Almost a classic – the Canon EOS 1000D
In our opinion, compact cameras are not particularly well suited for use in microscopy. However, due to the generally more moderate prices and supposedly easier handling, many customers tend to use them. For this reason, we consider it important to also test older, cheaper digital SLR cameras as an alternative pricewise. One option is the Canon EOS 1000D, which can currently be found on the second-hand market for less than € 200.
Since the Canon EOS 1000D was introduced to the market in 2008, quite a few years have passed. In terms of external appearance, it bears a strong resemblance to the Canon EOS 450D. The camera is relatively light, weighing only around 500 grams, and is very comfortable to hold. The control layout on the rear of the camera is clear and easy to follow. The LCD display is 2.5” and has 230,000 pixels, but unfortunately cannot be rotated.
The Canon EOS 1000D is equipped with a 10 megapixel APS-C sensor. That might not seem to be very much at first glance, but considering that the image resolution in microphotography is limited by the numerical aperture of the microscope lens, 10 megapixels are certainly enough. Current cameras that have been specifically designed for microscopy, such as the AxioCam ERc 5 from Zeiss, have only 5 megapixels and a colour depth of 24 bits.
The light sensitivity is automatically set between 100 and 800, and manually, the ISO speed can be increased to 1,600. The colour depth is 36 bits.
Of note, the Canon EOS 1000D does have one of the most important features for microscopy and macroscopy: the magnification function in Live View mode. The Live View mode must first be activated in the menu, but once this has been done, it can be controlled without difficulty using the SET button. The image magnifier works with magnifications of 5x and 10x.
In addition, the camera also works extremely well with the Canon EOS Utility software which enables it to be conveniently controlled from the computer. Thus, the Canon EOS 1000D satisfies two main requirements in terms of suitability for microphotography. However, it would be a big plus if it also had an HDMI port.
Furthermore it should be pointed out that the Canon EOS 1000D is better suited for microscopy than the lower-priced Nikon DSLR models (e.g. Nikon D5000, D5100, D3000, etc.), as it also recognises non-CPU lenses and thus all of the automatic functions can be used.
It is very easy to attach the camera to 23.2 mm, 30 mm and 30.5 mm eyepiece tubes with our digital LM DSLRCT adapter.
The most significant differences between the Canon EOS 1000D and newer, higher-quality cameras can be summarised as follows:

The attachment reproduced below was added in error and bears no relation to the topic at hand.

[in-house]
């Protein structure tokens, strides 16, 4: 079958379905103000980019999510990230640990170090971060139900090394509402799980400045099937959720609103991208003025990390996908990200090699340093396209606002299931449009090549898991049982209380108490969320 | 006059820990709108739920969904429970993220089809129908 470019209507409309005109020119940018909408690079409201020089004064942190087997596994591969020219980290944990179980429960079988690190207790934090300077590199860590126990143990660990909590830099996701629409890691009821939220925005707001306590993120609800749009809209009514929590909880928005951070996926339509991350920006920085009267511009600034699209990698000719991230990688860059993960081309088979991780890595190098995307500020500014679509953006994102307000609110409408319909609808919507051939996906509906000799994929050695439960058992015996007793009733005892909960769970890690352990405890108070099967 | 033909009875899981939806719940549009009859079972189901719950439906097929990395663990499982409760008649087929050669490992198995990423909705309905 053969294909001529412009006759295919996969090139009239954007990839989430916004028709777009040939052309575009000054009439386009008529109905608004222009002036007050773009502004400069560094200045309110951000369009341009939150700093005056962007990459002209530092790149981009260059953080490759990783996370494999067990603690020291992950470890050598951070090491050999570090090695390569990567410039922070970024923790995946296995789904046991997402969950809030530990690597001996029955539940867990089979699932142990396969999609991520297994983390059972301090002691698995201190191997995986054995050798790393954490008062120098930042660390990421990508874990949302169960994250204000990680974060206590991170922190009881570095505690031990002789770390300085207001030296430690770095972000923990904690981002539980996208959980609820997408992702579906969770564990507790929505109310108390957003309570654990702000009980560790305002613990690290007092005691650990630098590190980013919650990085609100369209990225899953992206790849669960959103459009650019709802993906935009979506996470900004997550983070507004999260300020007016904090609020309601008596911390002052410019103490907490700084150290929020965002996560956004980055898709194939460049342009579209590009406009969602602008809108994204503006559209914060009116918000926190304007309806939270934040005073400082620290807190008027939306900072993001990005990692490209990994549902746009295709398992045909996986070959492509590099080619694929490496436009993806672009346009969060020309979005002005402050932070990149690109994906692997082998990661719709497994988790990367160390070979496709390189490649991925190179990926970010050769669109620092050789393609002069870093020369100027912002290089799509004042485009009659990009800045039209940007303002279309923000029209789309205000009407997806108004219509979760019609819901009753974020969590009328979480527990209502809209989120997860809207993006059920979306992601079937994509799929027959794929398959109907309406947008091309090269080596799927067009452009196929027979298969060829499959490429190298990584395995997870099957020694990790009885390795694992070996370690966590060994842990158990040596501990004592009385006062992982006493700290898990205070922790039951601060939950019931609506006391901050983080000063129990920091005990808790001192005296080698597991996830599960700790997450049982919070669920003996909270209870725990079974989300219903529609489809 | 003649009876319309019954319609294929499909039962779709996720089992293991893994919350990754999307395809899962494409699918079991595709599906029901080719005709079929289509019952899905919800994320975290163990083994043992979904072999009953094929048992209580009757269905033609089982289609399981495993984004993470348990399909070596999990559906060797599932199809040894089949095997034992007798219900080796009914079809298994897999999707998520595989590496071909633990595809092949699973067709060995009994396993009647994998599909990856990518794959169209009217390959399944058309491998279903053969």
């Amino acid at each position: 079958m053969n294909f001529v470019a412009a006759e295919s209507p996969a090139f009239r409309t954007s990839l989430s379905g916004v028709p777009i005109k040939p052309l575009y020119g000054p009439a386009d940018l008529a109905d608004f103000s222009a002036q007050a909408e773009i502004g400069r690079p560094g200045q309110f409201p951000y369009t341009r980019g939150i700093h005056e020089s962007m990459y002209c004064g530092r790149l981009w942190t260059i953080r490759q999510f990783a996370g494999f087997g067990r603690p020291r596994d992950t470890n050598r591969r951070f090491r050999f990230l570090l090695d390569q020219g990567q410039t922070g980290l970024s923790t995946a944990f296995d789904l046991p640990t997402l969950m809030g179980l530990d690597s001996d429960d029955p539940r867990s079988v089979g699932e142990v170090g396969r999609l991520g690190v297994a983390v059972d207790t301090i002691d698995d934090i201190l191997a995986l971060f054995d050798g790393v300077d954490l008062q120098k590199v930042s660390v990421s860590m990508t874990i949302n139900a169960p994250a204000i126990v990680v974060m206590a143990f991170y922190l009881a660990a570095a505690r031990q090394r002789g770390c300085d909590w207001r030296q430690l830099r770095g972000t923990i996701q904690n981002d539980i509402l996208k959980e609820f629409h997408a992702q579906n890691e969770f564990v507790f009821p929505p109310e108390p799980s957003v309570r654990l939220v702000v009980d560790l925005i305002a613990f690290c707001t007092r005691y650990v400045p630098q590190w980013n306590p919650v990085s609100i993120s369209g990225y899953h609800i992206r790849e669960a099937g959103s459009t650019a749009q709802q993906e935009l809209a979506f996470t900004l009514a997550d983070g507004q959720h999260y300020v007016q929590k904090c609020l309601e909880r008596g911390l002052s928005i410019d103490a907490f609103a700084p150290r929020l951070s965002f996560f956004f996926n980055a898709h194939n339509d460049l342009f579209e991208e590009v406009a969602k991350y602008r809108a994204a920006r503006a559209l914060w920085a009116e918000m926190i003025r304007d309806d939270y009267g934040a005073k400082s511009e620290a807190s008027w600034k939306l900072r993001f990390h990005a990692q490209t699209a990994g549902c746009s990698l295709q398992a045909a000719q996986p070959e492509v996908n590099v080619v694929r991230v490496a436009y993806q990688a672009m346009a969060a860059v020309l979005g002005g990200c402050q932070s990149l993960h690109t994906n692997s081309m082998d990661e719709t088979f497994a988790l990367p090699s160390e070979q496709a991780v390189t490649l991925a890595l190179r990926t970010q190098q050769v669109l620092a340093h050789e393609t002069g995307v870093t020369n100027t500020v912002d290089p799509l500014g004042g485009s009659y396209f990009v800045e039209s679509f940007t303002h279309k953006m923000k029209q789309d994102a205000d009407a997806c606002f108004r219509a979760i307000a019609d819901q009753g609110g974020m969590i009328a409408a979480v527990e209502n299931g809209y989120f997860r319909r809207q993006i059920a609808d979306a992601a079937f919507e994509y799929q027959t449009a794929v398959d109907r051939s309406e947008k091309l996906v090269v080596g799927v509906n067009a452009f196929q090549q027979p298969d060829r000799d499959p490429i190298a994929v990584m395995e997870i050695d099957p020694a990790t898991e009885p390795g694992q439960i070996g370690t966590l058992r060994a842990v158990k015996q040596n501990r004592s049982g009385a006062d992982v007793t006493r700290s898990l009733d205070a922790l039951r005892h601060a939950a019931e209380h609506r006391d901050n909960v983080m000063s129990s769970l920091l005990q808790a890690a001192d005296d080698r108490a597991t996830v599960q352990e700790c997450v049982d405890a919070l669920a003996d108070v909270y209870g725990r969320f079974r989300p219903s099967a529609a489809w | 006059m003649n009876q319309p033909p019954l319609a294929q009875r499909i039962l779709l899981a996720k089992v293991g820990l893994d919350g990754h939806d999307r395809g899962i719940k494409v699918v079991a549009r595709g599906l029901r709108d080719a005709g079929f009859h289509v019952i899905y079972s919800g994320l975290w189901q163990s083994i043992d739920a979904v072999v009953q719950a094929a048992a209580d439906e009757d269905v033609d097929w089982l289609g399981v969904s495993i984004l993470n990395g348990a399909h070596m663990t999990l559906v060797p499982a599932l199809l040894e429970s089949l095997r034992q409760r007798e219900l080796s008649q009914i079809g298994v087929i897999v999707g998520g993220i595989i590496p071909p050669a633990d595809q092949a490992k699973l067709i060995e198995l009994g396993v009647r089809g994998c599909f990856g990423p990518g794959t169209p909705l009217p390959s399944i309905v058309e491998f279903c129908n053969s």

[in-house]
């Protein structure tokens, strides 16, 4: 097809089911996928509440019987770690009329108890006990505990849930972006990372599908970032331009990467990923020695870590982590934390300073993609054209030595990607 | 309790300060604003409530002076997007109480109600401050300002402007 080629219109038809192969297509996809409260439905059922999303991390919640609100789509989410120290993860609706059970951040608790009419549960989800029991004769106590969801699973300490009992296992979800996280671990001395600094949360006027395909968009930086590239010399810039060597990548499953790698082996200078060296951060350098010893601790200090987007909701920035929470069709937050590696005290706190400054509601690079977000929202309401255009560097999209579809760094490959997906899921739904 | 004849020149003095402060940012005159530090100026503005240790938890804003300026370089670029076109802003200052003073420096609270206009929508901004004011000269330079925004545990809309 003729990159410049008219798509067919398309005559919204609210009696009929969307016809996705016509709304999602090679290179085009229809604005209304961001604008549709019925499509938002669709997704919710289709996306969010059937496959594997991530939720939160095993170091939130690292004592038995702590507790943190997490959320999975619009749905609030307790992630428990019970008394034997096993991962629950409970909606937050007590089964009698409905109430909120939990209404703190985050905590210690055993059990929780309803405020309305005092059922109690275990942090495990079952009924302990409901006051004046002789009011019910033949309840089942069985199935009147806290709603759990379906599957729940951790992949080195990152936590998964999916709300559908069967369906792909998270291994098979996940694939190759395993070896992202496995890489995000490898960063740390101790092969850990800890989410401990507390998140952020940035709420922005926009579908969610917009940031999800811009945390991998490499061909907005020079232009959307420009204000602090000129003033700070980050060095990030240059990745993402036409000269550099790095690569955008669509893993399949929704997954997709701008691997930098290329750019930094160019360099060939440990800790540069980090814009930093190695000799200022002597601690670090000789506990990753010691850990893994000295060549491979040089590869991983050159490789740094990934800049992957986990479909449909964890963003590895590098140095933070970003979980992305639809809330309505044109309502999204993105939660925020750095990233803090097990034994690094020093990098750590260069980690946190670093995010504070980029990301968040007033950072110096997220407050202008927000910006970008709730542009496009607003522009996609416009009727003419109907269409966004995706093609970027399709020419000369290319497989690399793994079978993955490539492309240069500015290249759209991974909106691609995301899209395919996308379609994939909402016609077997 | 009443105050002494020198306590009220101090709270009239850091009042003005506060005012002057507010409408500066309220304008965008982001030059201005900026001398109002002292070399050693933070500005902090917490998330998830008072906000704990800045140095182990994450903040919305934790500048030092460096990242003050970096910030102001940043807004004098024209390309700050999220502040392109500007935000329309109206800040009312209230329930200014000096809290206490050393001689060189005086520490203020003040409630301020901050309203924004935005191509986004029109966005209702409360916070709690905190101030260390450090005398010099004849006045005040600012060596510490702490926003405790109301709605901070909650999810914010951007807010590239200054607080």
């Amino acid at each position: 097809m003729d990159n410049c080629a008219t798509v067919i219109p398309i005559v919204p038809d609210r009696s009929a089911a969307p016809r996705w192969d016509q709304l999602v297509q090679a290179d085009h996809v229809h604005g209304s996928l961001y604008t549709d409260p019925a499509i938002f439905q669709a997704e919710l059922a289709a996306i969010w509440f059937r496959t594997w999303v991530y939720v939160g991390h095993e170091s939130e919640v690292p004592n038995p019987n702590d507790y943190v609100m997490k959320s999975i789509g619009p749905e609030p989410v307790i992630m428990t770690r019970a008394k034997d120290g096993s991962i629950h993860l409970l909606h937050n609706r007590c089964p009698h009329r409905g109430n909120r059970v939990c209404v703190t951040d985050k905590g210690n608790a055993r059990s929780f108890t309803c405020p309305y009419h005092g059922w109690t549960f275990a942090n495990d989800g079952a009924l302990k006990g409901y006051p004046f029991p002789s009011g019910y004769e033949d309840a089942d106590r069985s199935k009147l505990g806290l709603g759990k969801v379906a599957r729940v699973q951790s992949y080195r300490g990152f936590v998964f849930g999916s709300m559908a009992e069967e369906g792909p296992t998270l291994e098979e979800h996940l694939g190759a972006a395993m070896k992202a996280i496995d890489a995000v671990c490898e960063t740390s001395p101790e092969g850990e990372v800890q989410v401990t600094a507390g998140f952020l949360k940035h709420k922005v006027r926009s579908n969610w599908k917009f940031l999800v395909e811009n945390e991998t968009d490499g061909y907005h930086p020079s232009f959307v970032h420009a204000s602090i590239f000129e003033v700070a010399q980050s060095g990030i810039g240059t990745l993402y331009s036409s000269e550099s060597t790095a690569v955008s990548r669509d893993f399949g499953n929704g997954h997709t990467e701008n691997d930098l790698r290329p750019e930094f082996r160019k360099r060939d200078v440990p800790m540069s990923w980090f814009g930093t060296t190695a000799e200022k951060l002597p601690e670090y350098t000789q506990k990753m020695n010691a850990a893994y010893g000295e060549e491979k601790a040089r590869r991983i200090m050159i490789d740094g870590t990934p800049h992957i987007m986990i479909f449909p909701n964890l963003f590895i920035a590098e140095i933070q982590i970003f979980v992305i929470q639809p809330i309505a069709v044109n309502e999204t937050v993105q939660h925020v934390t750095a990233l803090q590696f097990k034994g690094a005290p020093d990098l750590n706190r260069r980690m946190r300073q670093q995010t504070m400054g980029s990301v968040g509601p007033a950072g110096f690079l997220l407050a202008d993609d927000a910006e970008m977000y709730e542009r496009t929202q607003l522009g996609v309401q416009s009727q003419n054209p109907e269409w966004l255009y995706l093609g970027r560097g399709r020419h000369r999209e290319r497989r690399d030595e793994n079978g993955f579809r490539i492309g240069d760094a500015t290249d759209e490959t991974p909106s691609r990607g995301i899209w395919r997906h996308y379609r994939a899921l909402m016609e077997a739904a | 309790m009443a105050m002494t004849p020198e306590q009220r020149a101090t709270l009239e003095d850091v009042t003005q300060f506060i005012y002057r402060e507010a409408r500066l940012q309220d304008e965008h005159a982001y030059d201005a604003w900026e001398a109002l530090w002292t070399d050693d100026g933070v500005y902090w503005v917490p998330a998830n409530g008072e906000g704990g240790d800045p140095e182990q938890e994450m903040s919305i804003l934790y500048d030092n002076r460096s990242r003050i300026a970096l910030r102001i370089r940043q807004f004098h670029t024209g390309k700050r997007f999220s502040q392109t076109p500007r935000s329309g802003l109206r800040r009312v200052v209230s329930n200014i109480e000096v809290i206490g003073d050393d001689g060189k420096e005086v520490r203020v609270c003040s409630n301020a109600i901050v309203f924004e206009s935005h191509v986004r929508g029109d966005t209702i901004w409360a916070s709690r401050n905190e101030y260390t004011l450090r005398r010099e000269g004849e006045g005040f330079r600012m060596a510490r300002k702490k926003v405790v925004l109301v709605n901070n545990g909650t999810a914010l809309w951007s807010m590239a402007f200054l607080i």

At 10 megapixels, the number of pixels is, of course, somewhat spartan from today’s point of view, and the majority of cameras have considerably higher pixel counts. But, as we have already stated, this is not a game breaker in microscopy. However, larger numbers of pixels are indeed desirable at lower magnifications (below 10x) for both macroscopy and stereomicroscopy applications.
LCD displays have increased in size and also feature more pixels (the EOS 650D’s display, for example, is 3’’ and has 1.04 million pixels).
Hardly any cameras still have a colour depth of less than 42 bits. While newer cameras might deliver better colour reproduction, this is, of course, reflected in the price.
Nowadays, an HDMI port comes as standard, and we really regret the absence of this feature in the Canon EOS 1000D.
It is not possible to shoot HD videos at all. So, if you would like to make films with your camera, you will need to find another alternative.
In recent years, camera sensors have developed in leaps and bounds, meaning that more sensitive sensors are used in today’s cameras, which enable higher ISO settings. With higher ISO values it is possible to take better pictures when the light conditions are poor.
|Canon EOS 1000D||Canon EOS 650D||Nikon D7000||Zeiss AxioCam ERc 5|
|Year of introduction||2008||2012||2010||2012|
|ISO (autom.)||100-800||100-6.400||100 - 6.400||k.A.|
|Sensor||22.7 x 15.1 mm||22.7 x 15.1 mm||22.7 x 15.1 mm||5.7 x 4.28 mm|
|Price only body in €||rd. 200 (used)||rd. 550||rd. 670||rd. 1,200|
Conclusion: These days, the Canon EOS 1000D has a few years under its belt, but nevertheless it is still a sensible alternative to low-priced compact cameras. The image quality is good and the price-performance ratio is unbeatable at any rate. The only fly in the ointment is the lack of an HDMI port, which only became standard after the Canon EOS 1100D.
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